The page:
In the past several weeks, we've published a pair of in-depth articles in partnership with a nonprofit journalism organization that focuses on child welfare, juvenile justice, mental health and educational issues.
The stories dug into escalating New York state spending on youth prisons, which include a facility in Cayuga County — the Harriet Tubman Residential Center in Sennett.
In going back and forth with our publishing partner, The Imprint, to get these stories ready for our readership, we asked them to ask the state a simple question. What is the data for the Tubman facility?
The reporter sent the state agency that operates these youth detention centers a request. Please provide us information on the Harriet Tubman Residential Center’s current maximum bed capacity, total admissions, average daily census, full-time personnel and annual operating cost. The reality is all of that information is likely a few keystrokes away for the right person in the state's Office of Children and Family Services.
But the request was met with this instruction: File a Freedom of Information Law request.
And if you know how New York state agencies handle those, you know we're not going to get that information for months at the earliest.
It's another example of a major flaw in New York state's FOIL, a tool that is certainly invaluable for all citizens, including journalists, in accessing information about government that the public has a right to know.
But in New York, FOIL can also be an easy way to stonewall, because the law allows agencies to delay the fulfilling of requests with virtually no oversight, unless the requester wants to spend money on filing a lawsuit.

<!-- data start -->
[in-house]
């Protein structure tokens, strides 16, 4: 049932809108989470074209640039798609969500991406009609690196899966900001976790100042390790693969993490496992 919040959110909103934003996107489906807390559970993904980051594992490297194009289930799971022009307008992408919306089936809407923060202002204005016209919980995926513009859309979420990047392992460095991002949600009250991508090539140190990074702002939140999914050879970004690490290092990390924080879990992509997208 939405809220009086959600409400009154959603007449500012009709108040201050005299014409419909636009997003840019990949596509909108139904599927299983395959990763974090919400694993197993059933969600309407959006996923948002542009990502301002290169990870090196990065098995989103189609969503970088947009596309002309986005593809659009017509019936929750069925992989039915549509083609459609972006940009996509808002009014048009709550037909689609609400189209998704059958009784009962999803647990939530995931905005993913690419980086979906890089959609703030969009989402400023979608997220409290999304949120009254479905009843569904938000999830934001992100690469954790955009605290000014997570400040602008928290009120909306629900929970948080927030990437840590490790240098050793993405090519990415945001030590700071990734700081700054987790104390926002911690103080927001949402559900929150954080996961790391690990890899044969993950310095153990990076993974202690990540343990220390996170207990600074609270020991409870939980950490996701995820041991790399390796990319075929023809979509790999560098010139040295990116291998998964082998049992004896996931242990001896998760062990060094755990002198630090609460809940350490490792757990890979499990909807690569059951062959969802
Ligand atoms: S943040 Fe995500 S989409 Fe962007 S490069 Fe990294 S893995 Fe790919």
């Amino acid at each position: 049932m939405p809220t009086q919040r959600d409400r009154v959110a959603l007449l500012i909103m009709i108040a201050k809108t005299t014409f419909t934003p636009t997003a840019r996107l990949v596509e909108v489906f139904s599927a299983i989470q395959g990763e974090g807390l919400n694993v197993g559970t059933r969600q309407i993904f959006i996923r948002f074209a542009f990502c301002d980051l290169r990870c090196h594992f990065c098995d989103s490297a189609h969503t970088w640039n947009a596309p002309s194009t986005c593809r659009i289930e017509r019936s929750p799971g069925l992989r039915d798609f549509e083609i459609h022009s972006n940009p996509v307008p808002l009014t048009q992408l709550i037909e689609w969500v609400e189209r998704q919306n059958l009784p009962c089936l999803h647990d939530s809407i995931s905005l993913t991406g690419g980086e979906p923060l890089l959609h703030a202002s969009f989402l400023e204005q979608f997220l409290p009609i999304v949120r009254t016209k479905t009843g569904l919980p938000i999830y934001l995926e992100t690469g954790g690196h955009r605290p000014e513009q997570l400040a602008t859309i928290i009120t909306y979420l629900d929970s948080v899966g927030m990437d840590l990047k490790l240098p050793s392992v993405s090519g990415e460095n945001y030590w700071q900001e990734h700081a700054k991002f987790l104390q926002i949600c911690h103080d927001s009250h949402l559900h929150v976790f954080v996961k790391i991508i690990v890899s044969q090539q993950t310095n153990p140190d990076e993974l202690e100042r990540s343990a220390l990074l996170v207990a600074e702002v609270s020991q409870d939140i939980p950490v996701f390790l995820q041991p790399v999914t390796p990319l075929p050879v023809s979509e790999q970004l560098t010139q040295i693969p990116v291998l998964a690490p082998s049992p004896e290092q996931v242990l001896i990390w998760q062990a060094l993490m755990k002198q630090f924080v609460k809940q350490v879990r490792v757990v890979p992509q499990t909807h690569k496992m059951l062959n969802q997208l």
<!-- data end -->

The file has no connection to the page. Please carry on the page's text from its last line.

A few weeks after our experience with this story, I noticed a reporter with the Associated Press post to Twitter about a similar stonewall. In reporting news about the state's plans to close more adult prisons, AP Albany reporter Marina Villeneuve shared this experience: "Today in New York transparency ... When I asked state DOCCS for number of prisoners at each individual prison, I was told to file Freedom of Information Law request."
She noted that many states have that data readily available and posted links to three of them.
Her tweet and the issues with the youth prisons story reminded me that I had written about this issue before for this column. I went to back to check what I said then, which turned out to be one year and five days ago:
Government agency records are presumed to be accessible to the public, with a set of specific exemptions to that rule being the sole basis for keeping something confidential.
State agencies, though, are increasingly using the law in the opposite way. Information that is obviously public, such as the length of a parole violation sentence, becomes something that must be pried loose through a time-consuming bureaucratic process, despite the fact that taxpayers fund state agency public communications offices with millions of dollars each year.
As the state Legislature gets to work this session, my hope is that FOIL reforms get some needed attention.
Needless to say, nothing has changed in a year. I hope our state legislators will take a hard look at making 2021 the year some improvements start to happen.